Since 1975 Tina Barney has been producing large-scale photographs of family and friends. Her meticulous tableaux chronicle the complexity of interpersonal relationships. These lush color prints have been exhibited and collected by major institutions around the world from MoMA to The National Gallery, London. Barney has been the recipient of a John Simon Guggenheim Memorial Fellowship in 1991, and the 2010 Lucie Award for Achievement in Portraiture.
In 2004 Barney selected work from two of her monographs Theatre of Manners and The Europeans to present in a lecture, which Checkerboard had the privilege of filming. With her unique sense of wit and humor, she recounts her photographic evolution - from her introduction to the work of Toulouse Lautrec as a young girl in Paris to her eight-year tour creating portraits throughout Europe. Barney did not begin making photographs until she was 30 and living in Sun Valley, Idaho. There, she quickly identified her interest in the East Coast world she had left behind. Returning to Rhode Island and New York, she started photographing her own family and friends, choreographing photographs and utilizing architectural divides employed by early Italian Renaissance painters and those of the Dutch Golden Age.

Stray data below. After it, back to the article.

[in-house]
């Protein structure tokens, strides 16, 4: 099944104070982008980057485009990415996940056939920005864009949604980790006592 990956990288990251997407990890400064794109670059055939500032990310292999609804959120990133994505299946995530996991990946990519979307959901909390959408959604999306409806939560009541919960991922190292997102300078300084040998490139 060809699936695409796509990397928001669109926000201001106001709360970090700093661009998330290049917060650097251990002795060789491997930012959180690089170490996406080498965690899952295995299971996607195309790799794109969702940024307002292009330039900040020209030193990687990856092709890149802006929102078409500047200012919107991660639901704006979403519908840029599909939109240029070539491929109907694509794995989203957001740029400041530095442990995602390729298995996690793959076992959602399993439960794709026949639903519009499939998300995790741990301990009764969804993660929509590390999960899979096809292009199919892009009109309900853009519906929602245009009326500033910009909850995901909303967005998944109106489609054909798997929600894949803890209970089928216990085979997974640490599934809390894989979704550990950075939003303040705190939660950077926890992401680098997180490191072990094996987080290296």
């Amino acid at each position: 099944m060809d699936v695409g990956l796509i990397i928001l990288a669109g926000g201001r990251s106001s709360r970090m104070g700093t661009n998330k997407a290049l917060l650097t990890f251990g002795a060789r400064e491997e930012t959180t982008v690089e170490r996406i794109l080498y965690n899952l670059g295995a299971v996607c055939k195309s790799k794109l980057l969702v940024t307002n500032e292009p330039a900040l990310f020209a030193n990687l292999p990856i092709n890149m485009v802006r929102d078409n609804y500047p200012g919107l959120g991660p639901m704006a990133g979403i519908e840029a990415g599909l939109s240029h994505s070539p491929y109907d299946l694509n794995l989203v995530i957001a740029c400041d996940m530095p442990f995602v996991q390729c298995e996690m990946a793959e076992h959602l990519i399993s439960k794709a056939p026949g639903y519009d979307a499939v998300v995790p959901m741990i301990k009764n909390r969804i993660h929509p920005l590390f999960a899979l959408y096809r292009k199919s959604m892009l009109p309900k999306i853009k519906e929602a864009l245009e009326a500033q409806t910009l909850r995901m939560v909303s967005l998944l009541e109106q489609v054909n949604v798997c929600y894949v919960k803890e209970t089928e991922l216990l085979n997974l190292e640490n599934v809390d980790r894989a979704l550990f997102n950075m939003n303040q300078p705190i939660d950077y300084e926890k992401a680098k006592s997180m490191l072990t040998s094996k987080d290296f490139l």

This 55-minute visual journey, offers a comprehensive and enlightening look at the work of one of America’s preeminent photographers.